One cannot shake the feeling, that ducks seem to be the favorite motive for both Disney and Warner to use during this time. The Ducktators is a sweeping blow against the U.S. enemy forces depicting Hitler, Mussolini and a, not as closely specified, Japanese duck wreaking havoc.
The highlight here is the white peace dove beating up all three at the end with a nice disclaimer saying: “For Victory Buy United States Savings Bonds and Stamps”.
Any Bonds Today? (1942, Warner Bros.)
How about an interlude? The ice cream commercials today were the War Bonds commercials during WWII. This one consists of Bugs Bunny performing a song to animate movie-goers to purchase War Bonds to finance the war efforts.
Like nowadays with ice cream, there would be collectors in the theaters to sell said War Bonds during or right after this clip was shown before or in between movies. Nifty little sales trick.
Education for Death (1943, Disney)
Coming back to Disney, this time with an animated short that is not primarily meant to entertain by painting funny characters on the screen (though it does so anyway). This one is based on the book of the same name by Gregor Ziemer, following the development of a small child and its transformation to a Nazi through the German educational system.
The most notable here is probably the accurate German that is spoken throughout the short, though most parts are and were not translated into English. The mostly severe and dramatic undertone is also something not too often found in these kinds of animated clips, for propaganda purposes or otherwise.
Private Snafu (1943 – 1945, U.S. War Department)
The government didn’t only order films from established film companies but also created some of their own. Private Snafu was a character featured in a series of animated instructional videos for U.S. Army personnel, basically just educating their staff of what not to do. Like carelessly spilling your beans in front of a hot Nazi chick with antenna tits.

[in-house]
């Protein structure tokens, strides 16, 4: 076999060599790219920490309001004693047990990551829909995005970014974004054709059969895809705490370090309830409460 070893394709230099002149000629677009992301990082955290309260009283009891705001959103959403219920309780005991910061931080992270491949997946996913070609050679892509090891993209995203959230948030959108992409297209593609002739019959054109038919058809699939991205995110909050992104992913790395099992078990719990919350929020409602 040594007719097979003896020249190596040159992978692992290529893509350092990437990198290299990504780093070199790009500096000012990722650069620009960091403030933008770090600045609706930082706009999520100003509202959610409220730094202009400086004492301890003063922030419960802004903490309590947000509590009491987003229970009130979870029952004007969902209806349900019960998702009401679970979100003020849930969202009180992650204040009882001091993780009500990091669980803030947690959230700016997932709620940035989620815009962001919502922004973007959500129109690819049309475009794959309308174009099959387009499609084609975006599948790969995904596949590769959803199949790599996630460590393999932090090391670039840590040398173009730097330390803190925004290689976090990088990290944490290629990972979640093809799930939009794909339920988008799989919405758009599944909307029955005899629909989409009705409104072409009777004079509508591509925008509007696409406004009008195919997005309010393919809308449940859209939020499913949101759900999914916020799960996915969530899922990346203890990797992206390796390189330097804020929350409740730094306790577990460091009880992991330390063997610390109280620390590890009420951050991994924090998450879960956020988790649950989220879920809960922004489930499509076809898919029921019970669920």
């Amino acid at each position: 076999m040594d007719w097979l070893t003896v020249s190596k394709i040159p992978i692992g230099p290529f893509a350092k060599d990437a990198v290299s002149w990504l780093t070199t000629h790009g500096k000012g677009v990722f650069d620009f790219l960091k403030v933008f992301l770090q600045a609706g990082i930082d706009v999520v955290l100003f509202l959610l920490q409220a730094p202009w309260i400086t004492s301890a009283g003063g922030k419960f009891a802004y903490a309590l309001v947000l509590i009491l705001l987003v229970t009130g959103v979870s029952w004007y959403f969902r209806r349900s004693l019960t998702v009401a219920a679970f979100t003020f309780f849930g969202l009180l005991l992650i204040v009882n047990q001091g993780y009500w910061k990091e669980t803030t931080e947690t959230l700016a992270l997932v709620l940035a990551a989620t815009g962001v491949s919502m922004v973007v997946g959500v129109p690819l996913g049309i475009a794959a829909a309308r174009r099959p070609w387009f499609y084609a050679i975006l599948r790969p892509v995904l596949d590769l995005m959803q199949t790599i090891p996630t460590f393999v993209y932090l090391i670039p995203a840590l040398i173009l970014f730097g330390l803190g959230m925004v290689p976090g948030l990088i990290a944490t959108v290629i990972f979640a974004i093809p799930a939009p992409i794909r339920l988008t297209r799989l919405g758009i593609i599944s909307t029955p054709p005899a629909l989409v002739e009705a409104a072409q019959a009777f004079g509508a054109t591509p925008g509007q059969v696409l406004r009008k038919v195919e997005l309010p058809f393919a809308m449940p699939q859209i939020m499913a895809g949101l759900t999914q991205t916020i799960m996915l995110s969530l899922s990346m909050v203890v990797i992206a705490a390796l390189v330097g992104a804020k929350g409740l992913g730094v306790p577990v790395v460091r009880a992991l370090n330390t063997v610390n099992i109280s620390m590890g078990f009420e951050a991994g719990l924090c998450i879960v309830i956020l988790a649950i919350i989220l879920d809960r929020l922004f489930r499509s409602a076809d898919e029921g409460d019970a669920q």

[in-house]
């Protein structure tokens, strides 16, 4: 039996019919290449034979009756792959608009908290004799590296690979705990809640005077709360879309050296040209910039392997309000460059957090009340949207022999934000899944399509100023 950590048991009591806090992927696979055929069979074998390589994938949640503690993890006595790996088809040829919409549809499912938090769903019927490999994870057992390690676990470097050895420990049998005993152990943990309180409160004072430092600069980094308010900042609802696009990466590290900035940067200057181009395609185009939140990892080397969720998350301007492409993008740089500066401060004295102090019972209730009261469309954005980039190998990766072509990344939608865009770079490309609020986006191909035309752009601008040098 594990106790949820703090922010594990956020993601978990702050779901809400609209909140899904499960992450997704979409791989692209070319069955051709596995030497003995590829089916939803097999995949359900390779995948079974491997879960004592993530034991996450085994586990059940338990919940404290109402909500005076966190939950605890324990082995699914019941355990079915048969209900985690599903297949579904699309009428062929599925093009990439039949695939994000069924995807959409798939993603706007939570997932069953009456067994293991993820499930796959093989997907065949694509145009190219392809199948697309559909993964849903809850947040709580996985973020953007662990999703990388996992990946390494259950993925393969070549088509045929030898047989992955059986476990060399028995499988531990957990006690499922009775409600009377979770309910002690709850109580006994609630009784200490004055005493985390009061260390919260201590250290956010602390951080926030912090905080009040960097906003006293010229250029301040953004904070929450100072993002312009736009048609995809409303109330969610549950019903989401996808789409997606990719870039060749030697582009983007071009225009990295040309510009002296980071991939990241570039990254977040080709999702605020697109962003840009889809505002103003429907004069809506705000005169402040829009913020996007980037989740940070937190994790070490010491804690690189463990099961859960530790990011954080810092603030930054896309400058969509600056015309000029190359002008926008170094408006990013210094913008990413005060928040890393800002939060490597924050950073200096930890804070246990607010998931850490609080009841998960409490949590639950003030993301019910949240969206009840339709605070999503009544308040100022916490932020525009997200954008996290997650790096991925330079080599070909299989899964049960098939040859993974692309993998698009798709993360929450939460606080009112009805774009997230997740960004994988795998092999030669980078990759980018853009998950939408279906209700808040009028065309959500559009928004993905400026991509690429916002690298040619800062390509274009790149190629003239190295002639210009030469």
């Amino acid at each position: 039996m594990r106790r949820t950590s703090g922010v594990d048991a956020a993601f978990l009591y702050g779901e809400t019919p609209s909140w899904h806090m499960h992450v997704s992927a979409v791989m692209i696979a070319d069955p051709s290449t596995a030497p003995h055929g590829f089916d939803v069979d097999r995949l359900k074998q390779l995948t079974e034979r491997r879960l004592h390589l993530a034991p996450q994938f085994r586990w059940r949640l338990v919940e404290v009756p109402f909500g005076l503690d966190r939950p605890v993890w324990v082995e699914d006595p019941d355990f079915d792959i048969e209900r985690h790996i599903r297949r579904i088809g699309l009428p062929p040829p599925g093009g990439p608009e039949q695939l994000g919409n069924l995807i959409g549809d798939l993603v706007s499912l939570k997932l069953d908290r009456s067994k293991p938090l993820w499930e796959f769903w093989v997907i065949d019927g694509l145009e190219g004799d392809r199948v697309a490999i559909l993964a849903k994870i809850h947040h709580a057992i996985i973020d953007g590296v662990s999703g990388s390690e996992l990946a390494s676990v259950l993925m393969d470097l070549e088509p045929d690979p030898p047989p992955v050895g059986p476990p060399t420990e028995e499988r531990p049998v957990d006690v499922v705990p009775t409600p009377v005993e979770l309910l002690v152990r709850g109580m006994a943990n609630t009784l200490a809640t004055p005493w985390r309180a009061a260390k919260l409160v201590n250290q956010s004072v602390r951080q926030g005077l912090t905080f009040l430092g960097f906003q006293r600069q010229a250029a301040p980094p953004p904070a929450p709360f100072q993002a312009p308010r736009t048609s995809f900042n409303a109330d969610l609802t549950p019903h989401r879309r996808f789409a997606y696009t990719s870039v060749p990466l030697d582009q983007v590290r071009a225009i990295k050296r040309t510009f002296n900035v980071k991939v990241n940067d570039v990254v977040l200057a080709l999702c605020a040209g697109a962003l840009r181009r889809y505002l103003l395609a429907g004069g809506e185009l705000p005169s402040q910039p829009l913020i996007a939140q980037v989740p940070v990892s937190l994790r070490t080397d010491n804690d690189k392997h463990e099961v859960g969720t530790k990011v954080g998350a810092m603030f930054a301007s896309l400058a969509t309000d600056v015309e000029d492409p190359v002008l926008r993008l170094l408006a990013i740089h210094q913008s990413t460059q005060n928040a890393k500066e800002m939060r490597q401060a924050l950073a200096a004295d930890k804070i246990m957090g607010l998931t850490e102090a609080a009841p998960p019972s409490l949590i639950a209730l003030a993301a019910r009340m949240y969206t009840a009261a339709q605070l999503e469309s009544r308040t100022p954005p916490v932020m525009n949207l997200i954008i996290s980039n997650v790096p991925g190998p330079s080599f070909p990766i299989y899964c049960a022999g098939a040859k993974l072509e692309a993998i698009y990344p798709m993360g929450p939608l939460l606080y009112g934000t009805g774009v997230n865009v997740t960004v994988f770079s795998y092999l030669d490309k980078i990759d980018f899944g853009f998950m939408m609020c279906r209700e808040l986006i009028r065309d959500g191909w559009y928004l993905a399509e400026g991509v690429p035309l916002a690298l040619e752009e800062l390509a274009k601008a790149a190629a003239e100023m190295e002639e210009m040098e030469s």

Sneaky Nazis, what a foul move. Poor Private Snafu.
The New Spirit (1942, Disney)
A little fun fact before we leave. Did you know the only reason why Disney has produced so many propaganda movies is that they faced bankruptcy during WWII? This was partly based on the massive losses they had with their film Fantasia in 1940. So the government contract to produce several propaganda films may have been their saving grace. So let’s watch another one then, shall we?
This one, in particular, tried to get the American citizens to go all in. It demanded of them the ultimate sacrifice: Income Tax! Or as they say “Taxes to beat the Axis”.
In the end, this animated short is a detailed manual how to do your income tax back in the day with some patriotic messages thrown in for good measure. All for Freedom. And Guns. Murica.
- African Neocolonialism: Is China Exploiting Africa? - April 18, 2018
- Ice Cream Inflation: Is Life Getting more Expensive? - April 17, 2018
- 100% Renewable Energy: Can we Live without Fossil Fuels? - April 15, 2018
- Digital Pirates: How Piracy Changes Consumerism for Good - April 14, 2018
- What Data does Facebook Collect From Us? Take a Look! - April 12, 2018